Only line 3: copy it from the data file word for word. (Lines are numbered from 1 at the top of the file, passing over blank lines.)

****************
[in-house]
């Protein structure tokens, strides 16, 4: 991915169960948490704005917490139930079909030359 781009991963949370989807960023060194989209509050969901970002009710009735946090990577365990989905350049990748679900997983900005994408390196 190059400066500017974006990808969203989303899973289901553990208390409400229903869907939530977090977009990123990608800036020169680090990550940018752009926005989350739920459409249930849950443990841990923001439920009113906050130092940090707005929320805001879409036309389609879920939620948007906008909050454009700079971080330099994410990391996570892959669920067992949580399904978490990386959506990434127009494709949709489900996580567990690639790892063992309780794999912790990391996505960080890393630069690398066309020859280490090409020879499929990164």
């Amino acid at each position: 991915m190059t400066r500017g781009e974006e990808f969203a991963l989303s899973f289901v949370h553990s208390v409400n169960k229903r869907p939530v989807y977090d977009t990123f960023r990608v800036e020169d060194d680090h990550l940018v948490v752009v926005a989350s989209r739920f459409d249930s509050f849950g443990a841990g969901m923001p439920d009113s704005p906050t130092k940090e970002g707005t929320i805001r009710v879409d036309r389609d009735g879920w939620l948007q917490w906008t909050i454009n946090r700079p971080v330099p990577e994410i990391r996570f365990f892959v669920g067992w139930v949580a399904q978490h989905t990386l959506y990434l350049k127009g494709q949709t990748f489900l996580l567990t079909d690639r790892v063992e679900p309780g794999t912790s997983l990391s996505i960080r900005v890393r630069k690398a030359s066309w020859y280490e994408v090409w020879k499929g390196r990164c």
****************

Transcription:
């Amino acid at each position: 991915m190059t400066r500017g781009e974006e990808f969203a991963l989303s899973f289901v949370h553990s208390v409400n169960k229903r869907p939530v989807y977090d977009t990123f960023r990608v800036e020169d060194d680090h990550l940018v948490v752009v926005a989350s989209r739920f459409d249930s509050f849950g443990a841990g969901m923001p439920d009113s704005p906050t130092k940090e970002g707005t929320i805001r009710v879409d036309r389609d009735g879920w939620l948007q917490w906008t909050i454009n946090r700079p971080v330099p990577e994410i990391r996570f365990f892959v669920g067992w139930v949580a399904q978490h989905t990386l959506y990434l350049k127009g494709q949709t990748f489900l996580l567990t079909d690639r790892v063992e679900p309780g794999t912790s997983l990391s996505i960080r900005v890393r630069k690398a030359s066309w020859y280490e994408v090409w020879k499929g390196r990164c």